1. Why not just wait until 2010 to evaluate sign-up for the ACRE Program?

Many of the university farm management experts feel that the 2009 crop year may offer
the best opportunities to earn ACRE payments for corn and soybeans during the next four years (2009-2012) due to the current grain price projections for the 2009 crop. The state-level and farm-level revenue guarantees are adjusted each year, based on the updated yield and price data, so the guarantees for the 2010 crop year will likely be different than the 2009 guarantees.

  • Are the potential benefits from ACRE worth the 20% reduction in direct payments over the next four years (2009-2012)?

The reduction in direct payments for most Minnesota corn and soybean producers will likely be between $3.50 and $5/crop base acre, depending on the mix of base acres, or about $15-20/base acre reduction in direct payments for the entire four years (2009-2012). Assuming that actual 2009 statewide yields are close to the five-year state guarantee yields, the 12-month national average corn price for 2009 would have drop below $3.60/bu., and the 12-month soybean price below $8.60/bu. in order to earn the entire four-year (2009-2012) expected loss of direct payments from the anticipated ACRE payment on the 2009 corn or soybean crop.

  1. How do I adjust for the 30 percent reduction in the CCC loan rate with ACRE enrollment?

The 30% CCC national loan rate reduction for 2009 is 58¢ for corn ($1.95/bu. to $1.37/bu.), and is $1.50/bu. for soybeans ($5/bu. to $3.50/bu.). County loan rates in Minnesota are slightly lower than the national CCC loan rates, but the 30% reduction will be comparable (53-56¢/bu. for corn and $1.40-$1.48/bu. for soybeans). While the likelihood of earning LDPs for 2009 and beyond is probably fairly slim, many producers use the CCC loan program to meet short-term cash flow needs following harvest. For example, signing up for the ACRE Program in 2009 would likely result in a reduction of $50,000.00 or more in available loan funds through a CCC corn loan on 100,000 bu. of corn. There is no lost income on CCC loans, but some adjustments in financial management may be necessary with ACRE.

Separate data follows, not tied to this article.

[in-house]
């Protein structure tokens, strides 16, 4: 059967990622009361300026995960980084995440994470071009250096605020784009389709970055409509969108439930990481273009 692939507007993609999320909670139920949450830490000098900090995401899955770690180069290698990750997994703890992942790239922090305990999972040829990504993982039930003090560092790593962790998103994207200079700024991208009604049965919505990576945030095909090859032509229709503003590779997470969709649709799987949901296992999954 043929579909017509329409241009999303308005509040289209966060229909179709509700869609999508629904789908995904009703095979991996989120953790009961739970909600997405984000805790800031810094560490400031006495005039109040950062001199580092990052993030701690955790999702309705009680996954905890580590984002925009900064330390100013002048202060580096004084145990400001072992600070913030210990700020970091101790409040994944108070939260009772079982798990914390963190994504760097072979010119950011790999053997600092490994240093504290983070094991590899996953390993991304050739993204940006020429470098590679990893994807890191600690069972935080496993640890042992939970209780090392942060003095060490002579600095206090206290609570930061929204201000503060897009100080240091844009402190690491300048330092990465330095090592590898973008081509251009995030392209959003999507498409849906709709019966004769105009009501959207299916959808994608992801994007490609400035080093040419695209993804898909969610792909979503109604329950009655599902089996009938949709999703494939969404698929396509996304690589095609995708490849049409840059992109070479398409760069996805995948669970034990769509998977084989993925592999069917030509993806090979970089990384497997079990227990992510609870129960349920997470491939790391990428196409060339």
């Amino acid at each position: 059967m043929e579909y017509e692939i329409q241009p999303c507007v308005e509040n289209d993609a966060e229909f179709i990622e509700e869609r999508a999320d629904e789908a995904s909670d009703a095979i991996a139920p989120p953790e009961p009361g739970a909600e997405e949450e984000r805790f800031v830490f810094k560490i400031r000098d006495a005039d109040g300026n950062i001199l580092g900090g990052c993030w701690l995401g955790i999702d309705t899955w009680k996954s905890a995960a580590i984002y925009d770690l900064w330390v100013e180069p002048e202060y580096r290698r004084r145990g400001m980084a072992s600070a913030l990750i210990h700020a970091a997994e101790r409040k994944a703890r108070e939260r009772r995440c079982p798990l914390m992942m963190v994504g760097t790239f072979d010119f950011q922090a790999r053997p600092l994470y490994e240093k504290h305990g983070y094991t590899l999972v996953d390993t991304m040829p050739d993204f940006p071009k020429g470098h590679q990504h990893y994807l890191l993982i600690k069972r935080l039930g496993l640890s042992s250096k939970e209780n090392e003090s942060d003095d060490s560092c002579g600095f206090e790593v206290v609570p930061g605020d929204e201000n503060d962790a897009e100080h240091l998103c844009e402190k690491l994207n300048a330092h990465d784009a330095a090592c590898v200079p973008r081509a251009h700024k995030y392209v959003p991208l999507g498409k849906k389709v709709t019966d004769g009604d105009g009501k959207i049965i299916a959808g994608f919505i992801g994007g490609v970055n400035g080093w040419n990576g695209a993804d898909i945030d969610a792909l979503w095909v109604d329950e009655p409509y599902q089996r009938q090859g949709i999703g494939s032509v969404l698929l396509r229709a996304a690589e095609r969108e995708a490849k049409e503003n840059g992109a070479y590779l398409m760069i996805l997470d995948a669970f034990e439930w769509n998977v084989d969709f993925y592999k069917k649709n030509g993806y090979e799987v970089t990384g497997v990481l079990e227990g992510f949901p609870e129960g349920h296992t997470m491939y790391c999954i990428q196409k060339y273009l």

ACRE Resources
The county FSA office is the best resource to find out details on sign-up for the ACRE Program, farm-level yield verification, reporting requirements, landlord requirements, etc. Kent Thiesse has developed an ACRE information sheet, an ACRE calculation worksheet and has links to several electronic ACRE spreadsheets. To receive any of this information, contact Kent Thiesse via e-mail at [email protected].

There are also many excellent Web sites with ACRE information and calculation spreadsheets. Here are some of the best ACRE Web sites:

Editor’s note: Kent Thiesse is a former University of Minnesota Extension educator and now is Vice President of MinnStar Bank, Lake Crystal, MN. You can contact him at 507-726-2137 or via e-mail at [email protected]